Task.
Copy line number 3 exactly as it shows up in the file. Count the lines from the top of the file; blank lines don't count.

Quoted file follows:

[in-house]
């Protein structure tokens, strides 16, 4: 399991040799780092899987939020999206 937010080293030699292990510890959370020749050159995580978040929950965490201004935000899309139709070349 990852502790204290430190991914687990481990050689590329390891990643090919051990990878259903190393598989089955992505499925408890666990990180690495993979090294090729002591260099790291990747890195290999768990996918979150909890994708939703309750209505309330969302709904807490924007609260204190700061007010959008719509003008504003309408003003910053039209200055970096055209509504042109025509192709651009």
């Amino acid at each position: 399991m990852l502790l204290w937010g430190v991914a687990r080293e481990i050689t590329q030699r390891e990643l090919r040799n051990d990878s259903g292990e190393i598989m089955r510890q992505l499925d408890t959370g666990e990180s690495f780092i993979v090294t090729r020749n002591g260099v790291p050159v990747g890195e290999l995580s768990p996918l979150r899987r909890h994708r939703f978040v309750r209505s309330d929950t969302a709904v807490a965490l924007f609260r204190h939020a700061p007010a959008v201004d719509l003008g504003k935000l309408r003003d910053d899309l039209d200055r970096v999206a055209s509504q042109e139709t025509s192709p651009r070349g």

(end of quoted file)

């Amino acid at each position: 399991m990852l502790l204290w937010g430190v991914a687990r080293e481990i050689t590329q030699r390891e990643l090919r040799n051990d990878s259903g292990e190393i598989m089955r510890q992505l499925d408890t959370g666990e990180s690495f780092i993979v090294t090729r020749n002591g260099v790291p050159v990747g890195e290999l995580s768990p996918l979150r899987r909890h994708r939703f978040v309750r209505s309330d929950t969302a709904v807490a965490l924007f609260r204190h939020a700061p007010a959008v201004d719509l003008g504003k935000l309408r003003d910053d899309l039209d200055r970096v999206a055209s509504q042109e139709t025509s192709p651009r070349g």